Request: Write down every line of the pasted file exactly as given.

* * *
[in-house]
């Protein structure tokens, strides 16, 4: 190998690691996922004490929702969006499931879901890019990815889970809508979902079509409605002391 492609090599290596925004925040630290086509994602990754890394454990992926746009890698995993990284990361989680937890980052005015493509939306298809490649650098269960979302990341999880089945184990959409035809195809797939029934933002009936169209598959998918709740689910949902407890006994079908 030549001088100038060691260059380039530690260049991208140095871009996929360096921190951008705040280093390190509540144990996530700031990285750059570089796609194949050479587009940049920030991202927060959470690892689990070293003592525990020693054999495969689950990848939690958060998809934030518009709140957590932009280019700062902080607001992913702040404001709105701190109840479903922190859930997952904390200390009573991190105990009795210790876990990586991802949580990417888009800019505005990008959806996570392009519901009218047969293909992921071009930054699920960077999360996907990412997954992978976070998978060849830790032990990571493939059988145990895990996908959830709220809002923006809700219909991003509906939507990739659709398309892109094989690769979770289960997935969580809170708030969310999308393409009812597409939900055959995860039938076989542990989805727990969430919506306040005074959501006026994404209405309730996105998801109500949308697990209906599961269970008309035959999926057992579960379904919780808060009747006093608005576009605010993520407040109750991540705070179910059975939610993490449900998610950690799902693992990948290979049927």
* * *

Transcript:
[in-house]
């Protein structure tokens, strides 16, 4: 190998690691996922004490929702969006499931879901890019990815889970809508979902079509409605002391 492609090599290596925004925040630290086509994602990754890394454990992926746009890698995993990284990361989680937890980052005015493509939306298809490649650098269960979302990341999880089945184990959409035809195809797939029934933002009936169209598959998918709740689910949902407890006994079908 030549001088100038060691260059380039530690260049991208140095871009996929360096921190951008705040280093390190509540144990996530700031990285750059570089796609194949050479587009940049920030991202927060959470690892689990070293003592525990020693054999495969689950990848939690958060998809934030518009709140957590932009280019700062902080607001992913702040404001709105701190109840479903922190859930997952904390200390009573991190105990009795210790876990990586991802949580990417888009800019505005990008959806996570392009519901009218047969293909992921071009930054699920960077999360996907990412997954992978976070998978060849830790032990990571493939059988145990895990996908959830709220809002923006809700219909991003509906939507990739659709398309892109094989690769979770289960997935969580809170708030969310999308393409009812597409939900055959995860039938076989542990989805727990969430919506306040005074959501006026994404209405309730996105998801109500949308697990209906599961269970008309035959999926057992579960379904919780808060009747006093608005576009605010993520407040109750991540705070179910059975939610993490449900998610950690799902693992990948290979049927």